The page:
After the  enormous amount of emails I have received (some of them vitriolic of nature) and the controversy created by the debut of the Canon EOS Cinema C300 last Thursday at Paramount Studios in Hollywood, find here a sweet morsel to satisfy all those whom have swear loyalty to the RED Digital Cinema products. But prior walking into Ren-Mar Studios (the new home of RED Digital Cinema in Hollywood) and start a bloody camera shoot-out, I would like to take a moment and reflect on the timely and secretive way Canon has entered the manufacturing race of digital motion picture cinematography equipment after successfully capturing the imagination of millions of consumers with their EOS DSRL line. 

The influence of Canon EOS  in the consumer and professional  photo and video  market is now so profound and vast,  a whole new multimillion dollar cottage cheese industry developed at blazing speed on the shoulders of the new DSRLs,  ranging from all kind of carbon fiber and aluminum brackets to rods and stabilizers, to shoulder rigs and cages, to optical and electronic viewfinders to name a few, and not surprisingly, many of those products today set the support  standard in how to capture images around the globe.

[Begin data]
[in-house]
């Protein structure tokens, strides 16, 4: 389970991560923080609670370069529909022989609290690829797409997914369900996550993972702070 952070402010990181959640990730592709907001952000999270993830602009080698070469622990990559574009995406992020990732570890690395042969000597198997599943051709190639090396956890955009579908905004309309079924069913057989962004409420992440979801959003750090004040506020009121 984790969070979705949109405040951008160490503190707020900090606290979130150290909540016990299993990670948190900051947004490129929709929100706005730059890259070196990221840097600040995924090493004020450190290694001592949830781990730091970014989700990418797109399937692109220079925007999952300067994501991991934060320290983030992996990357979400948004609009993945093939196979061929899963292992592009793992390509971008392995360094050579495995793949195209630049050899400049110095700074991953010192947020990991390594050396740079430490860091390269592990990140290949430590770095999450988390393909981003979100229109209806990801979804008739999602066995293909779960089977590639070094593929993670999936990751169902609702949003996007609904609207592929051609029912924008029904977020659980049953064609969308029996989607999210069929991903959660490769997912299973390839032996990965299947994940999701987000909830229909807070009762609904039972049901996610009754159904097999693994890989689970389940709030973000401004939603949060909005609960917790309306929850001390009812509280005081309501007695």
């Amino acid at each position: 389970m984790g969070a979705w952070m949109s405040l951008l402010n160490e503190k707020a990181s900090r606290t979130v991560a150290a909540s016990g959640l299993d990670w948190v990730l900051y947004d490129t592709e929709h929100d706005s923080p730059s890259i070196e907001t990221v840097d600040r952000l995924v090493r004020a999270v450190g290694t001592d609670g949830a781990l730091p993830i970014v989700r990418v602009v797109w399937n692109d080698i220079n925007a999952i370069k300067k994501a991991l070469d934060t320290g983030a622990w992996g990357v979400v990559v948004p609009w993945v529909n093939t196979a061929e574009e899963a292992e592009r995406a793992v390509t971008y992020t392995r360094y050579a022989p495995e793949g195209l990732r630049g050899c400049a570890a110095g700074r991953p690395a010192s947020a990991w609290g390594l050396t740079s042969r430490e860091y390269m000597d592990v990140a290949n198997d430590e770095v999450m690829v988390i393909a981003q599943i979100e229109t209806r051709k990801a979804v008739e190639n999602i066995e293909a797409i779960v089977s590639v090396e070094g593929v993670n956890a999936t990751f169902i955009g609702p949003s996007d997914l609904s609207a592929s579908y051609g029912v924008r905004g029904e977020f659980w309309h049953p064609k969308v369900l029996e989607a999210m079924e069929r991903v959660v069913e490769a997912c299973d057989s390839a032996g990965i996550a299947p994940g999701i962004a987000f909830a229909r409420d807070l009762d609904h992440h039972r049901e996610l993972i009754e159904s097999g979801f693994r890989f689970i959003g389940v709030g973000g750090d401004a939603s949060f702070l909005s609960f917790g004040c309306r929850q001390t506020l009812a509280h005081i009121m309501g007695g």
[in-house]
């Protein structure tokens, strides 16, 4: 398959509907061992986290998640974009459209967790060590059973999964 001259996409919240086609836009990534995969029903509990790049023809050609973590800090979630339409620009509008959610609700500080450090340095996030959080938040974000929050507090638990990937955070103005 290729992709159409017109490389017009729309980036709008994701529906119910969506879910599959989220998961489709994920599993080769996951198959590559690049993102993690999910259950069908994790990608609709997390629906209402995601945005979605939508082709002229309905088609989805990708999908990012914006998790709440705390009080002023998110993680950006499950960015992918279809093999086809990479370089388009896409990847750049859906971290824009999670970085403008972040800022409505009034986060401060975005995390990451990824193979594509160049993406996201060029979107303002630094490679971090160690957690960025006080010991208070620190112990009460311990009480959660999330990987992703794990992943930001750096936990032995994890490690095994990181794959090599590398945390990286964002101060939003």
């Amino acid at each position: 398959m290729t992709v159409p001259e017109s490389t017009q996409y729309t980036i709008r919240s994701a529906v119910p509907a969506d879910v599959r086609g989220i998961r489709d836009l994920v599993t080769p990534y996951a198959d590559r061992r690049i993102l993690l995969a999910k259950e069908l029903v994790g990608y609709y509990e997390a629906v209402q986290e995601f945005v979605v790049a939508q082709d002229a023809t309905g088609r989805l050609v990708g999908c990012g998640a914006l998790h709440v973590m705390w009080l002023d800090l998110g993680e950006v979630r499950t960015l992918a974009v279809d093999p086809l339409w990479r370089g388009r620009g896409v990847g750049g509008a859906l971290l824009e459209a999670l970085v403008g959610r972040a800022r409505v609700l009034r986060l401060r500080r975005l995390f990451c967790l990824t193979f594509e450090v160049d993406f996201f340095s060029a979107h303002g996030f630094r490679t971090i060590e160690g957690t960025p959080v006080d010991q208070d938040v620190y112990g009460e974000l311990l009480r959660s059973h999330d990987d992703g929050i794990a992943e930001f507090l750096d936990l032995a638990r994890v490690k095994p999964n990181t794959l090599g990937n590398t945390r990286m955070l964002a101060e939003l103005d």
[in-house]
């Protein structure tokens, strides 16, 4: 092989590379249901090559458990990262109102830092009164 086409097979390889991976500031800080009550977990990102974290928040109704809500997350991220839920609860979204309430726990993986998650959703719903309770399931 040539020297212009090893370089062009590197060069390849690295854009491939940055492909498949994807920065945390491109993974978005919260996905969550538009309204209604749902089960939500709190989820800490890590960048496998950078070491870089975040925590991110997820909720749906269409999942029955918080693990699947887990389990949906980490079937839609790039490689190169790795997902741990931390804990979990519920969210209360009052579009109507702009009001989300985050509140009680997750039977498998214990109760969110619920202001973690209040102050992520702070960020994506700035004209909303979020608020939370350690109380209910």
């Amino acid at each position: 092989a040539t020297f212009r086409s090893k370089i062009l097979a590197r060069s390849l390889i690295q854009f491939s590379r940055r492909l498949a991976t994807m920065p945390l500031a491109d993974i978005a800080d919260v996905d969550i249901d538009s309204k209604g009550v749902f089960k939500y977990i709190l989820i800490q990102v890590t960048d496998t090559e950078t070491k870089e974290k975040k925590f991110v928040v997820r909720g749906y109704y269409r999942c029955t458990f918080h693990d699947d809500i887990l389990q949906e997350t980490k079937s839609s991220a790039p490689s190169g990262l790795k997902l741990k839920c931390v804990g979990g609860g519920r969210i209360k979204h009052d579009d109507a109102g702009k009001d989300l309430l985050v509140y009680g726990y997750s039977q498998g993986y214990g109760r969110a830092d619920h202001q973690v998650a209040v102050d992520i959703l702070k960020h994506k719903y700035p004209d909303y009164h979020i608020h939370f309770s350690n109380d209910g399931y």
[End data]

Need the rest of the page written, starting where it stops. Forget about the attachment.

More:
As a cinematographer and seasoned photographer in all formats for over twenty years whether on film stock or digital video, I recognize the importance of RED Digital Cinema cameras and its workflow, pushing the  envelope of digital cinematography acquisition, creating an exceptional marker that completely paved the way cinematographers define how to capture an image with a large sensor camera in relationship to the dynamic range, look and color fidelity of film stock. 

But, the most influential marketing aspect of all large sensor cameras for feature film, episodic TV and TV spot making,  (including the RED One, Sony's F35,  Arri Alexa,  Panavision Genesis, EOS 5D and EOS7D)  has been their price point against negative film stock production and its post-production process, including its inherent  "instant gratification" which is seeing an "almost final image" right on set.  Today, there is not an absolute necessity to wait for film lab processing, work prints, or one light dailies, no more 20-20-20 printer points, or to have your negatives prepped for telecine (but still are many films labs available that will  do all the above).